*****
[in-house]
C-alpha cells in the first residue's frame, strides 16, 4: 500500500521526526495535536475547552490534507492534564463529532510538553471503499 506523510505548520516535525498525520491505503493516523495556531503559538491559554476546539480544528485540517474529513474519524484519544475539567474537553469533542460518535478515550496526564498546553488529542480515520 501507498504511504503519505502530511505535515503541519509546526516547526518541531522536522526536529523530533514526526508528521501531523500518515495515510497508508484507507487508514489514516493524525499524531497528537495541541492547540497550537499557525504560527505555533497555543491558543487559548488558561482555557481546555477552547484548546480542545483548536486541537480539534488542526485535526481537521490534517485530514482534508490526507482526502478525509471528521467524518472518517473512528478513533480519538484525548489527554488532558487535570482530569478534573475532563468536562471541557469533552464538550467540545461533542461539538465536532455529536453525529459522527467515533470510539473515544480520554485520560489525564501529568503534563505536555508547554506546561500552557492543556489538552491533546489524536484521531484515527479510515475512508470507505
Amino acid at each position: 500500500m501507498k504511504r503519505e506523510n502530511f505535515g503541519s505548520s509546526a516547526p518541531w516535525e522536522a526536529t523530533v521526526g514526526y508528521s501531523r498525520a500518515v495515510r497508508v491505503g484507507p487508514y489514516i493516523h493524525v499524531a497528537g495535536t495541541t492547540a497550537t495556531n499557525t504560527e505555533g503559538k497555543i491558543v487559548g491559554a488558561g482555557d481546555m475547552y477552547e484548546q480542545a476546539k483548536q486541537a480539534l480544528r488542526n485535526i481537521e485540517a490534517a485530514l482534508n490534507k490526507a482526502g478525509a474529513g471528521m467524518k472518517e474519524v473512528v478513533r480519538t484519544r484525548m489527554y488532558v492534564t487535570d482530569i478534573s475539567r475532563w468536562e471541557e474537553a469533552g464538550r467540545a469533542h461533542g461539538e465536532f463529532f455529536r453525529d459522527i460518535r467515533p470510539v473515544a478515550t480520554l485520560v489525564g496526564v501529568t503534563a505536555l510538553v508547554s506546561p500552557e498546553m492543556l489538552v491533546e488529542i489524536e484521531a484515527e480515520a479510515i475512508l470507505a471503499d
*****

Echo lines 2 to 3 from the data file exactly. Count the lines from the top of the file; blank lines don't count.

C-alpha cells in the first residue's frame, strides 16, 4: 500500500521526526495535536475547552490534507492534564463529532510538553471503499 506523510505548520516535525498525520491505503493516523495556531503559538491559554476546539480544528485540517474529513474519524484519544475539567474537553469533542460518535478515550496526564498546553488529542480515520 501507498504511504503519505502530511505535515503541519509546526516547526518541531522536522526536529523530533514526526508528521501531523500518515495515510497508508484507507487508514489514516493524525499524531497528537495541541492547540497550537499557525504560527505555533497555543491558543487559548488558561482555557481546555477552547484548546480542545483548536486541537480539534488542526485535526481537521490534517485530514482534508490526507482526502478525509471528521467524518472518517473512528478513533480519538484525548489527554488532558487535570482530569478534573475532563468536562471541557469533552464538550467540545461533542461539538465536532455529536453525529459522527467515533470510539473515544480520554485520560489525564501529568503534563505536555508547554506546561500552557492543556489538552491533546489524536484521531484515527479510515475512508470507505
Amino acid at each position: 500500500m501507498k504511504r503519505e506523510n502530511f505535515g503541519s505548520s509546526a516547526p518541531w516535525e522536522a526536529t523530533v521526526g514526526y508528521s501531523r498525520a500518515v495515510r497508508v491505503g484507507p487508514y489514516i493516523h493524525v499524531a497528537g495535536t495541541t492547540a497550537t495556531n499557525t504560527e505555533g503559538k497555543i491558543v487559548g491559554a488558561g482555557d481546555m475547552y477552547e484548546q480542545a476546539k483548536q486541537a480539534l480544528r488542526n485535526i481537521e485540517a490534517a485530514l482534508n490534507k490526507a482526502g478525509a474529513g471528521m467524518k472518517e474519524v473512528v478513533r480519538t484519544r484525548m489527554y488532558v492534564t487535570d482530569i478534573s475539567r475532563w468536562e471541557e474537553a469533552g464538550r467540545a469533542h461533542g461539538e465536532f463529532f455529536r453525529d459522527i460518535r467515533p470510539v473515544a478515550t480520554l485520560v489525564g496526564v501529568t503534563a505536555l510538553v508547554s506546561p500552557e498546553m492543556l489538552v491533546e488529542i489524536e484521531a484515527e480515520a479510515i475512508l470507505a471503499d